Singapore GE: Heng Swee Keat’s move to East Coast GRC shows PAP takes WP’s challenge seriously, says Pritam Singh

Workers’ Party chief Pritam Singh and Dennis Tan speaking to the media on June 30, 2020. — TODAY pic
Workers’ Party chief Pritam Singh and Dennis Tan speaking to the media on June 30, 2020. — TODAY pic

SINGAPORE, June 30 — The fact that the People’s Action Party’s (PAP) first assistant secretary-general Heng Swee Keat is helming the team contesting East Coast Group Representation Constituency (GRC) “sends an important signal” that it is taking the Workers’ Party’s (WP) challenge seriously, said WP secretary-general Pritam Singh.

It was announced on the morning of Nomination Day today that Heng, who was the anchor minister in Tampines GRC, was leaving his ward to contest in East Coast GRC.

The 58-year-old’s other team-mates are incumbent Members of Parliament (MPs) Maliki Osman, 54 and Jessica Tan, 54; former Fengshan Single Member Constituency (SMC) MP Cheryl Chan, 44; and new candidate Tan Kiat How, 43, the former chief executive of the Infocomm Media Development Authority.

They face a WP team comprising former National Solidarity Party member Nicole Seah, 33; former researcher Abdul Shariff Aboo Kassim, 54; Singapore Cancer Society deputy director Kenneth Foo, 42; lawyer Terence Tan, 48; and wealth advisory firm director Dylan Ng, 45.

“I would say we take their challenge equally seriously, which is why we put a strong slate of candidates in East Coast,” said Singh, the leader of Singapore’s largest opposition party, today.

He was speaking to the media near a coffee shop at Block 322 Hougang Avenue 5 — the unofficial gathering point for the party.

Singh said he expects this GE, which is held during the ongoing Covid-19 pandemic, to be a difficult one as the WP will be going against an opponent that is not only “well resourced”, but fights hard at every election.

However, he said he has “full confidence” in his team.

“I think they will do well for the Workers’ Party,” said Singh. “I think they will prove to voters that they’re no pushovers and that they will be prepared to fight for the interests of Singapore and Singaporeans — not just in Parliament, but in the constituency and in their town councils as well.”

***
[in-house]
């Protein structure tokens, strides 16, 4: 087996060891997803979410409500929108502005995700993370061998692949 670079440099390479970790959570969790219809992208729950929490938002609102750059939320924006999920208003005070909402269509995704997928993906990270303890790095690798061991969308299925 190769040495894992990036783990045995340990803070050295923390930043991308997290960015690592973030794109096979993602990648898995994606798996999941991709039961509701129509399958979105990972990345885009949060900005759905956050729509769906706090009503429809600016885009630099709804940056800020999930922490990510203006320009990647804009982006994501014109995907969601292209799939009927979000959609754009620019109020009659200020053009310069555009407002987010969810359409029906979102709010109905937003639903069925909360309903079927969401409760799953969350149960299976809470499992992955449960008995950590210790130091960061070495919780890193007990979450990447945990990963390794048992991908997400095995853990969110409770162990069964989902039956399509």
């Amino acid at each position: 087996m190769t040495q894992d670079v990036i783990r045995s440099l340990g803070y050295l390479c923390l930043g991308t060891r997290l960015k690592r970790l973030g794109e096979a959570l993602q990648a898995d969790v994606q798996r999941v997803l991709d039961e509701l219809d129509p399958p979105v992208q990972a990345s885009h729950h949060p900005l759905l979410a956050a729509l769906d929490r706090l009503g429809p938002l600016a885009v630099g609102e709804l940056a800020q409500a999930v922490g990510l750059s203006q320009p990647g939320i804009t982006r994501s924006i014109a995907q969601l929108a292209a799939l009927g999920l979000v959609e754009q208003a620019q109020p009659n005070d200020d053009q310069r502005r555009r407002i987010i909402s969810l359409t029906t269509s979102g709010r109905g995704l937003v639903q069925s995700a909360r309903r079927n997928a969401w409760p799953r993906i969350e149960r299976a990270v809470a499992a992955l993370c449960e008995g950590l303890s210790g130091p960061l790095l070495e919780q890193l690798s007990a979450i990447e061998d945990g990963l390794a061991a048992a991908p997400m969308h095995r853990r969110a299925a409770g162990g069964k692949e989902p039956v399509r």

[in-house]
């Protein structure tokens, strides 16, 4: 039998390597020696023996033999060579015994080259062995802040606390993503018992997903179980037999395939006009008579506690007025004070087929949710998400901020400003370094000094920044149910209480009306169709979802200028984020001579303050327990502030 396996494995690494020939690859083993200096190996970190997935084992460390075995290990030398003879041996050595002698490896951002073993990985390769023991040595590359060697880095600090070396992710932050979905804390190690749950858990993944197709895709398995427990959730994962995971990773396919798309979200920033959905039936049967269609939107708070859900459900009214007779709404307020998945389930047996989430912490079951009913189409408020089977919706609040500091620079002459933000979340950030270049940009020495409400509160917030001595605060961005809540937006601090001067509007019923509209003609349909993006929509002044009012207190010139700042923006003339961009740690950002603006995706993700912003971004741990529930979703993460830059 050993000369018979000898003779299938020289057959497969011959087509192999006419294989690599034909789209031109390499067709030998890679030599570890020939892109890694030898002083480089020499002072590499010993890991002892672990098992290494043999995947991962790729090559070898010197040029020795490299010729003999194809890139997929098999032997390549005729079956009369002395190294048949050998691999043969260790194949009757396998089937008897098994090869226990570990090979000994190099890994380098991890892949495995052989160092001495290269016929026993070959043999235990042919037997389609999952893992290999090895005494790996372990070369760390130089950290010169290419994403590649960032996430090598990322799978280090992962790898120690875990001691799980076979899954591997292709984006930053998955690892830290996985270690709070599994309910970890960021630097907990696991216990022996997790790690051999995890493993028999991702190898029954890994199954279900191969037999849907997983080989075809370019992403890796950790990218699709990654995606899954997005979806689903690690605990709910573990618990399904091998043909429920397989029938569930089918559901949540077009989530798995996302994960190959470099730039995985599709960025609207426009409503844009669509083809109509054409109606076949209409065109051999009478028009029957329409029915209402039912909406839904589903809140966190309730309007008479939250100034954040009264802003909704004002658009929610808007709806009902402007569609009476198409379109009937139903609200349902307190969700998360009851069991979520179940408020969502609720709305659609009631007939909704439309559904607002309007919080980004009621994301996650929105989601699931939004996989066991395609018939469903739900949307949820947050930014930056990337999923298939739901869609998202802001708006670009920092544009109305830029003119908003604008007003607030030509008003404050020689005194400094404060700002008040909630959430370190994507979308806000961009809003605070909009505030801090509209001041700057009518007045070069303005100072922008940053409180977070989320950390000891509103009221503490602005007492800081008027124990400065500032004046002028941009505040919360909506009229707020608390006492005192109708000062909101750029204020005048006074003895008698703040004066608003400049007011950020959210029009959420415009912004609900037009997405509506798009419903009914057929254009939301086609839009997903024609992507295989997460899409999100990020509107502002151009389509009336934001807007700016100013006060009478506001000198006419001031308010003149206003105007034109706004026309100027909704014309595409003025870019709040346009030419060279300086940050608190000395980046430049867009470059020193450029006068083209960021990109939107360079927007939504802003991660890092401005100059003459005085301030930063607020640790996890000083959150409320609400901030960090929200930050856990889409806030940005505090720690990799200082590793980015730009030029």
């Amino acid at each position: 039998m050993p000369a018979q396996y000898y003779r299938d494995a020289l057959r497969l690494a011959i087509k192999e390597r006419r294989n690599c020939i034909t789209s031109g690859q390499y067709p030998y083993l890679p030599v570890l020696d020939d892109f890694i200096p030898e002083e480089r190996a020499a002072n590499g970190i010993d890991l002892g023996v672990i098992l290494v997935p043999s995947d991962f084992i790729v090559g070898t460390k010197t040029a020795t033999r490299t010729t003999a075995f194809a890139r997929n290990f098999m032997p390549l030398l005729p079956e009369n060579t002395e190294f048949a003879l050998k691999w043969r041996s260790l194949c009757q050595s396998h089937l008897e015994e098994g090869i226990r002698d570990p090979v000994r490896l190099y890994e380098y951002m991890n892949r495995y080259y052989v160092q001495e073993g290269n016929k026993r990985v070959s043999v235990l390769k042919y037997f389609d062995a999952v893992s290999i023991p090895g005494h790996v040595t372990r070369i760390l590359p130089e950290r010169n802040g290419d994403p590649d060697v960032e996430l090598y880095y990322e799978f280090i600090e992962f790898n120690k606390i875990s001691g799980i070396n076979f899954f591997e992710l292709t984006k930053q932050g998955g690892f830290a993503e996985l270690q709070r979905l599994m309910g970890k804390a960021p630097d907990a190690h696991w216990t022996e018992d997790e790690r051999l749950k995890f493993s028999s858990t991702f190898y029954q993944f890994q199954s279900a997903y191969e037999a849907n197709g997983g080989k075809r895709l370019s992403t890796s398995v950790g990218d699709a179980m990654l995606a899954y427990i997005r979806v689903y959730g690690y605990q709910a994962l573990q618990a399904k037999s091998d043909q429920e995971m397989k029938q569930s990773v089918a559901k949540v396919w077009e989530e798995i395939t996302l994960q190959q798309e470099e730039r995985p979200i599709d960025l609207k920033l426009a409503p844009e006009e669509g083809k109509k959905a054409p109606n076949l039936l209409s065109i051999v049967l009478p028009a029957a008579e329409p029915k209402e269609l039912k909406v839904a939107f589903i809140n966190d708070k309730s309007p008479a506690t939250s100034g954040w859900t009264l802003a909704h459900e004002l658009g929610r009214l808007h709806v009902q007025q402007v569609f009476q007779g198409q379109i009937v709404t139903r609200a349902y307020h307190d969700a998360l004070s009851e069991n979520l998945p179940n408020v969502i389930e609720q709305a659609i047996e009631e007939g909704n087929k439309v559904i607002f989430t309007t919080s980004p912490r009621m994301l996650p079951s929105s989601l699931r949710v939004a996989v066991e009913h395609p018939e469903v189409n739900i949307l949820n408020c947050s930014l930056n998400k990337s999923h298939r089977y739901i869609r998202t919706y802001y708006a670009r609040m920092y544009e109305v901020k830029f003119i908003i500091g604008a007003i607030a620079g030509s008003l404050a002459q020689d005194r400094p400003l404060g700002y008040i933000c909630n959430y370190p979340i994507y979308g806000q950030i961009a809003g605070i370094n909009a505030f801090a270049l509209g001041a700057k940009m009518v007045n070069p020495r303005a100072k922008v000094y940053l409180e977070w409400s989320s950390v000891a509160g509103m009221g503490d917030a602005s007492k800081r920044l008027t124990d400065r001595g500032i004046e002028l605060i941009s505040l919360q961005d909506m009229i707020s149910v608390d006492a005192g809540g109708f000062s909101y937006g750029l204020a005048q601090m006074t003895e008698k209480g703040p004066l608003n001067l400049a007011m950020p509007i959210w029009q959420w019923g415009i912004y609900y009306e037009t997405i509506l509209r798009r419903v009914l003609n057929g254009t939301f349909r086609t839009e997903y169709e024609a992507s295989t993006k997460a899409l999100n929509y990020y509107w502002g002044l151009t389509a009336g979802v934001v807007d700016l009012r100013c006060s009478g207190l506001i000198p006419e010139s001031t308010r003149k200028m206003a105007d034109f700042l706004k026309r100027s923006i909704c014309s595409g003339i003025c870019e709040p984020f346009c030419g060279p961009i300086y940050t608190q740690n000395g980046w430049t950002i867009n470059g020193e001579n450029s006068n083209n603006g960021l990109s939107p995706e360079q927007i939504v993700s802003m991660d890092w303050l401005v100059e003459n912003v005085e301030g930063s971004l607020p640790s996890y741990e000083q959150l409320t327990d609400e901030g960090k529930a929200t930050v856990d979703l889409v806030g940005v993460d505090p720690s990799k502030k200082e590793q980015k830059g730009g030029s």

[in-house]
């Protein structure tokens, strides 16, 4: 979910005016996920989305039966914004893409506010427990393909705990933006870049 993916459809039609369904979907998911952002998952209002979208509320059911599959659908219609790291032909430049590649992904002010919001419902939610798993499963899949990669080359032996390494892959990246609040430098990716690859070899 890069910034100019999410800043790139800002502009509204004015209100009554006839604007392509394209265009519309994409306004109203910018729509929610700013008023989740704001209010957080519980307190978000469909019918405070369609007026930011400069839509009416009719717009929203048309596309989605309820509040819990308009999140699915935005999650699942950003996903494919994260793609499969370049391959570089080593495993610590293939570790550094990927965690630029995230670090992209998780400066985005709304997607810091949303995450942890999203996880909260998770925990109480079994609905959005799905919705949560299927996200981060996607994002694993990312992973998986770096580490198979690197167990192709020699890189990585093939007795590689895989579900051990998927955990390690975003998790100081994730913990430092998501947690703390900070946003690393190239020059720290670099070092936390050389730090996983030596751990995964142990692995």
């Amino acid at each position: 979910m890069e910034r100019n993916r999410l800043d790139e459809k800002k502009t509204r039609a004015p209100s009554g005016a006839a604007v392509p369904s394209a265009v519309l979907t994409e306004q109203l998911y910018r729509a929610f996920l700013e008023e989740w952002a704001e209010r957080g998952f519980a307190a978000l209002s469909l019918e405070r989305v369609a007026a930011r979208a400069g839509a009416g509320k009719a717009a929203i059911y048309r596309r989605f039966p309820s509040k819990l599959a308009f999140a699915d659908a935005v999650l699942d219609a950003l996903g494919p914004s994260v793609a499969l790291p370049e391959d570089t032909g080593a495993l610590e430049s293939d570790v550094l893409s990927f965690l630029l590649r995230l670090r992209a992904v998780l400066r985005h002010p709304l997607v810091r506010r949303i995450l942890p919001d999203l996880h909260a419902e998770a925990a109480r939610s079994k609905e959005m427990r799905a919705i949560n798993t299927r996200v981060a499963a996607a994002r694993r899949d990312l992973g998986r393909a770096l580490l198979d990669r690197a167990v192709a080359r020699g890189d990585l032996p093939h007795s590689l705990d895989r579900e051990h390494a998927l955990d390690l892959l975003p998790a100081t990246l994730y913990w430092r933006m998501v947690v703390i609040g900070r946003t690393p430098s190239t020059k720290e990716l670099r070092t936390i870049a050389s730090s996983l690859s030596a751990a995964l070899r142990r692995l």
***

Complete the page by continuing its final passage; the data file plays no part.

‘Careful not to fall into a trap’

Also present with Singh was the party’s candidate for Hougang SMC, Dennis Tan, 49.

The outgoing non-constituency MP (NCMP), who has held the post since 2015, spoke about the limitations of the position.

“Singaporeans must be very careful not to fall into this trap of thinking that a non-constituency MP is the solution for an alternative opposition,” said Tan, who will be going up against PAP’s Lee Hong Chuang, 50.

Yesterday, PAP’s Indranee Rajah pointed out that the NCMP scheme guarantees at least 12 opposition MPs.

It was increased from nine in 2016, when constitutional amendments were also made to give them equal voting rights as full MPs.

While Tan agreed that he was able to speak up on a range of issues, he pointed out that the position prevents opposition party members from sinking roots into the constituencies.

For example, Tan said he was not allowed to hold events in Fengshan SMC, where he lost against PAP’s Cheryl Chan during GE2015.

On the other hand, he said that within the WP’s constituencies, losing PAP candidates are allowed to “make use of a lot more facilities” than the WP are.

If Singaporeans continue to believe that the NCMP position is the solution for an alternative voice, Tan said there is a “very strong chance” opposition party members will never be able to sink roots into a particular constituency because they are not allowed to.

This will just increase the “super majority” of the PAP in Parliament, said Tan, and this could be problematic, as it would not give opposition party members the political experience they need.

“One day... if the PAP were to fail or do very badly, how is another party going to take over as the government?” said Tan.

“Will Singapore want that kind of scenario? That would be disastrous.” — TODAY

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